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sceptic or septic? A SCEPTIC is one who is inclined to
doubt or question accepted truths.
SEPTIC is an adjective meaning ‘infected
by bacteria’ (a SEPTIC wound).
It also describes the drainage system in
country areas which uses bacteria to aid
decomposition (SEPTIC drainage, a
SEPTIC tank).
seasonable or
seasonal?
SEASONABLE = normal for the time of
year (SEASONABLE weather)
SEASONAL = happening at a particular
season (SEASONAL employment)
shall or will? The simple future tense uses ‘shall’ with I
and we and ‘will’ with the other
pronouns:
I shall drive
you (singular) will drive
he/she/it will drive
we shall drive
you (plural) will drive
they will drive
By reversing ‘shall’ and ‘will’ you
introduce a note of determination.
Iwilldrive
you shall drive
he/she/it shall drive
we will drive
you shall drive
they shall drive
This distinction is lost in the contraction:
I’ll drive. However, in speech, the tone of
voice will indicate which is intended.
shining or shinning? shine + ing = shining
shin + ing = shinning
should or would? ‘Should’ and ‘would’ follow the pattern of
‘shall’ and ‘will’.
Ishouldwork(ifIhadthechoice)
you (singular) would work
he/she/it would work
we should work
you (plural) would work
they would work
The correct construction often needed in
aformalletteris:
I SHOULD be grateful if you WOULD
send me . . .
In the sense of ‘ought to’, use ‘should’ in
all cases:
IknowI SHOULD apologise.
You SHOULD write to your parents.
She SHOULD understand if you explain.
He SHOULD understand.
We SHOULD repair the shed.
You all SHOULD work harder.
They SHOULD resign.
silicon or silicone? SILICON = element used in electronics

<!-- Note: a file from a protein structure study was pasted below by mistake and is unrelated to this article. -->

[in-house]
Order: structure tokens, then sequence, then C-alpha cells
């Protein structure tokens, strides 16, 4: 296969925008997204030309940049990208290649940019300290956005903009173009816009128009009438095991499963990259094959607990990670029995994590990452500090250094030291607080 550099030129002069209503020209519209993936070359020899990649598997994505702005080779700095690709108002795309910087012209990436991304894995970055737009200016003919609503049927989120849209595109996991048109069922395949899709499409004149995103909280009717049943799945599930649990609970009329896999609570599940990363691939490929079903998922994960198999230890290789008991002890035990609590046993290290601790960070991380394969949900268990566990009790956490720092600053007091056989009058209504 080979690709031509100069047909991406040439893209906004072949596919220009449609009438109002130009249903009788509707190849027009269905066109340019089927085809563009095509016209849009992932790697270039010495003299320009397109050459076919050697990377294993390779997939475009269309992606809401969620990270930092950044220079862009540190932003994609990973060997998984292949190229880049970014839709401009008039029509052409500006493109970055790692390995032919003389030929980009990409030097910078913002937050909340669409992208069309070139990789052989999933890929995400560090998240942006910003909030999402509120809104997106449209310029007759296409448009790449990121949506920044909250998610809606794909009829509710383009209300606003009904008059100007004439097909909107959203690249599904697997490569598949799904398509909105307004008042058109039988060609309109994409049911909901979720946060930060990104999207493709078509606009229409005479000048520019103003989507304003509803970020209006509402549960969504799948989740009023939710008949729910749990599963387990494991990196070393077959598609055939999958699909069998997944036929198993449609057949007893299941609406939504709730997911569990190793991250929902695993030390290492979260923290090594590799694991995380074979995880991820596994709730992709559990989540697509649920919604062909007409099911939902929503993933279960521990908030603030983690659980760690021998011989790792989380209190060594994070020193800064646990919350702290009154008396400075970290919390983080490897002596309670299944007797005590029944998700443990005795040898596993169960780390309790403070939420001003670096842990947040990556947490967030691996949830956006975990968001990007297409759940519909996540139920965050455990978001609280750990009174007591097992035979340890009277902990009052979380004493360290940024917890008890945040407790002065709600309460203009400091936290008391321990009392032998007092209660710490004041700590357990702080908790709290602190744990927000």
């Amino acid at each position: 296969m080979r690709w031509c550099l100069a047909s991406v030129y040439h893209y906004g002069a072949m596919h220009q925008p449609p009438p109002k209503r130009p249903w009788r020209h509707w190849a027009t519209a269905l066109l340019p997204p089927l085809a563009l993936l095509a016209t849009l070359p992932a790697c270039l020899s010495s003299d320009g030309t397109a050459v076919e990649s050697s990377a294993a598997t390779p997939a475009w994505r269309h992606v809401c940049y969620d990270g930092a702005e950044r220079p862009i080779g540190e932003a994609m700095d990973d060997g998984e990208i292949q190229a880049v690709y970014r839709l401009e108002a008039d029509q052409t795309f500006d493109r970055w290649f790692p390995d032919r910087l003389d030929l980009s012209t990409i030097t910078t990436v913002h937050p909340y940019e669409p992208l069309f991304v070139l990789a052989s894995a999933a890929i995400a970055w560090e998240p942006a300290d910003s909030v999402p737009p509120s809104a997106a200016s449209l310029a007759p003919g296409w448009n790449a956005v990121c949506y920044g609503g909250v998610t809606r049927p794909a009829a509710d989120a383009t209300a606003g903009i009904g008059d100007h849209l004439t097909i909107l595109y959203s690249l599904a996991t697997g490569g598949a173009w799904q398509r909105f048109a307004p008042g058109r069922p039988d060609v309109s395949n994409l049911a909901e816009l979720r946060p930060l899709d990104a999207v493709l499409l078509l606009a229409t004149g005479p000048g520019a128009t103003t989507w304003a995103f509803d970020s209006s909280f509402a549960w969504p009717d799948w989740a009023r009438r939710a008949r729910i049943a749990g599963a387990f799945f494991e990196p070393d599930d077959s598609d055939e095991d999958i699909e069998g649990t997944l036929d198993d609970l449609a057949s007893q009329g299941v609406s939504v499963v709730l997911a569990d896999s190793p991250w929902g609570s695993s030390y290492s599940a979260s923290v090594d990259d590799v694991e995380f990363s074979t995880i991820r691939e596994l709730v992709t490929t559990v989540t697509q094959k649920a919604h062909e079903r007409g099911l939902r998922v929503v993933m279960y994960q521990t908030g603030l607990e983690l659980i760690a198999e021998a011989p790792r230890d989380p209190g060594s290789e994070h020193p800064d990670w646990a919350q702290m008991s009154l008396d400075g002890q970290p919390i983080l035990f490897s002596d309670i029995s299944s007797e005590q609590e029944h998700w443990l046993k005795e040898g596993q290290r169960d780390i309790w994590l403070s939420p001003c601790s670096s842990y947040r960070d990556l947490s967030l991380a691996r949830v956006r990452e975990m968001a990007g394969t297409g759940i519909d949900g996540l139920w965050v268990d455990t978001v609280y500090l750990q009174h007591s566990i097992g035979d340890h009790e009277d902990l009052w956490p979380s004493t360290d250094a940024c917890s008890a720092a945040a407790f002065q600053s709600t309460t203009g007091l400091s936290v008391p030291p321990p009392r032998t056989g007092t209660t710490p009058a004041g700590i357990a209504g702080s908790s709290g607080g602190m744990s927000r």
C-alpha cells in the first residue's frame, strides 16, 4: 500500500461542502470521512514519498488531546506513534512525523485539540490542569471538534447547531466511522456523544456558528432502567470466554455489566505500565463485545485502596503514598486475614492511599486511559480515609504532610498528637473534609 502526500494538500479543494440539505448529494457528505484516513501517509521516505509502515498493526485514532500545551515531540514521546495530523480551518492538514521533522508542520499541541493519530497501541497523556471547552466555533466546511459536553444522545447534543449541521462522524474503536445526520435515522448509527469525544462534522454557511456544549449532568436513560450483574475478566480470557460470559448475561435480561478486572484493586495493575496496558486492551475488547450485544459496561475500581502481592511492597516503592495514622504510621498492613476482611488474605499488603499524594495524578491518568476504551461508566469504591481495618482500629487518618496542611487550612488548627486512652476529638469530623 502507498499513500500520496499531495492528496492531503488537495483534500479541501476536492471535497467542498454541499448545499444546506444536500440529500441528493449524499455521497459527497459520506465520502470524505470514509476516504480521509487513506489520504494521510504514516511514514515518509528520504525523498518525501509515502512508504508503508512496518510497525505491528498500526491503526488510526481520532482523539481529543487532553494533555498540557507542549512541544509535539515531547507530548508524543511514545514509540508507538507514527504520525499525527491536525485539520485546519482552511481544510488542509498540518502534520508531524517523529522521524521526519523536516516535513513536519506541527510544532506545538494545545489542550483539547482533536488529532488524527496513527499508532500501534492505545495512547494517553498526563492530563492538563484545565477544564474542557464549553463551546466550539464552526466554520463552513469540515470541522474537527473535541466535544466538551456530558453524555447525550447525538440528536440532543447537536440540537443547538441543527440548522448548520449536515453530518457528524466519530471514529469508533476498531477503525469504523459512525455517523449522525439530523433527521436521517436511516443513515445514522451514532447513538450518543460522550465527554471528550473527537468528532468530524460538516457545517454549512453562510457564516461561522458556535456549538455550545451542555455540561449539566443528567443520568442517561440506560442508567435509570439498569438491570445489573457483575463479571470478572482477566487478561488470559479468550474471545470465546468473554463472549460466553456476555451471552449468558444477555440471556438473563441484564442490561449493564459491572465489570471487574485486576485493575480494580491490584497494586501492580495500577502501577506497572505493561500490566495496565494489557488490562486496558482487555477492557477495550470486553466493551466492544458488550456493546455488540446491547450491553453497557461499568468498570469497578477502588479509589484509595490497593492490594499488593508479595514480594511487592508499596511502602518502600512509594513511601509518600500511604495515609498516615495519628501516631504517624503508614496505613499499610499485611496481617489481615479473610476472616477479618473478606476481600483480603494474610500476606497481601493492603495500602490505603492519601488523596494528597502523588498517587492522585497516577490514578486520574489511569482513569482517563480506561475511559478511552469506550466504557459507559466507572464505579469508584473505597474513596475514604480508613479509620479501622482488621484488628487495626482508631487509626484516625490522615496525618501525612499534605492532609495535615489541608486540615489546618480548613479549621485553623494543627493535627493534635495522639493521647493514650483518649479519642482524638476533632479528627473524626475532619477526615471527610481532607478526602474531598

industry (SILICON chip)
SILICONE = compound containing
silicon and used in lubricants and polishes
and in cosmetic surgery (SILICONE
implants)
singeing or singing? singe + ing = singeing
sing + ing = singing
siting or sitting? site + ing = siting
sit + ing = sitting
sniping or snipping? snipe + ing = sniping
snip + ing = snipping
social or sociable? SOCIAL = related to society.
a SOCIAL worker,a SOCIAL problem,
SOCIAL policy, SOCIAL housing
SOCIABLE = friendly
avery SOCIABLE person
These two words are quite distinct in
meaning even though they may be used
with the same noun:
a SOCIAL evening = an evening
organised for the purpose of recreation
a SOCIABLE evening = a friendly
evening where everyone mixed well
With any luck the social evening was also
a sociable one!
some times or
sometimes?
Use the exemplar sentences as a guide:
There are SOME TIMES when I want to
leave college. (= some occasions)
SOMETIMES Iwanttoleavecollege.
(=occasionally)
stationary or
stationery?
STATIONARY = standing still (a
STATIONARY car)
STATIONERY = notepaper and
envelopes
stimulant or stimulus? Both words are related to ‘stimulate’ but
there is a difference in meaning:
A STIMULANT is a temporary energiser
ike drink or drugs.
A STIMULUS is something that motivates
like competition).
strategem or strategy? STRATEGEM = a plot, scheme,
sometimes a trick, which will outwit an
opponent or overcome a difficulty
STRATEGY = the overall plan for
conducting a war or achieving a major
objective
strategy or tactics? STRATEGY =theoverallplanorpolicy
for achieving an objective
TACTICS = the procedures necessary to
carry out the strategic policy
swinging or
swingeing?
swing + ing = swinging
swinge + ing = swingeing

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